The services received by a process from a time-sharing operating system can be characterized by a resource count ∑ wiRij where Rij is the number of units of service received by process j from resource i and wi is the cost per unit of the service. Each class of users can be characterized by a policy function which specifies the amount of service a user who belongs to this class should receive as a function of time. Priority changes dynamically as a function of the difference between the service promised to the user by the policy function and the service he actually receives.
A scheduling and swapping algorithm which keeps the resource count of each process above its policy function will provide the specified level of service. Overhead can be reduced by avoiding swaps of processes which have received at least this level of service. The algorithm has been implemented in a general purpose operating system, and it has provided significantly better service to interactive and to batch jobs than the previous scheduler.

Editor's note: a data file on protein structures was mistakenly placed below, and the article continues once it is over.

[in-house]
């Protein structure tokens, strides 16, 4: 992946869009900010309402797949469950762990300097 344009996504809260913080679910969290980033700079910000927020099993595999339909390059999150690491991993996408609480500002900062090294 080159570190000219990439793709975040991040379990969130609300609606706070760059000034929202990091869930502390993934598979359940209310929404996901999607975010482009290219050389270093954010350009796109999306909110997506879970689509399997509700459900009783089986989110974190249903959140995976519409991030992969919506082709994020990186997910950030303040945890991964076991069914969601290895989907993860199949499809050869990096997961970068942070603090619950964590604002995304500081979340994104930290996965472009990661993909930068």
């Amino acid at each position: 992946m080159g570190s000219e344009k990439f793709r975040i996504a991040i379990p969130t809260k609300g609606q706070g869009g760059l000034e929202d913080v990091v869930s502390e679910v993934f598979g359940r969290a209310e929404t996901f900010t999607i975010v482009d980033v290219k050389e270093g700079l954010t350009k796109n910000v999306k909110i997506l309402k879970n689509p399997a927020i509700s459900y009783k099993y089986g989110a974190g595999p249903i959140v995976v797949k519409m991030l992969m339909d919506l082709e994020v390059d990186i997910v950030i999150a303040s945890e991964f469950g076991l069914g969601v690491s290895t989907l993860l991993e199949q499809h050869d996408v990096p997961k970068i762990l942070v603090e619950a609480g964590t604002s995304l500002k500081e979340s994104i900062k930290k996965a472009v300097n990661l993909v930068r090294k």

The full text of this article is premium content
No entries found
Log in to Read the Full Article
Please select one of the options below for access to premium content and features.
Create a Web Account
If you are already an ACM member, Communications subscriber, or Digital Library subscriber, please set up a web account to access premium content on this site.
Join the ACM
Become a member to take full advantage of ACM's outstanding computing information resources, networking opportunities, and other benefits.
Subscribe to Communications of the ACM Magazine
Get full access to 50+ years of CACM content and receive the print version of the magazine monthly.
Purchase the Article
Non-members can purchase this article or a copy of the magazine in which it appears.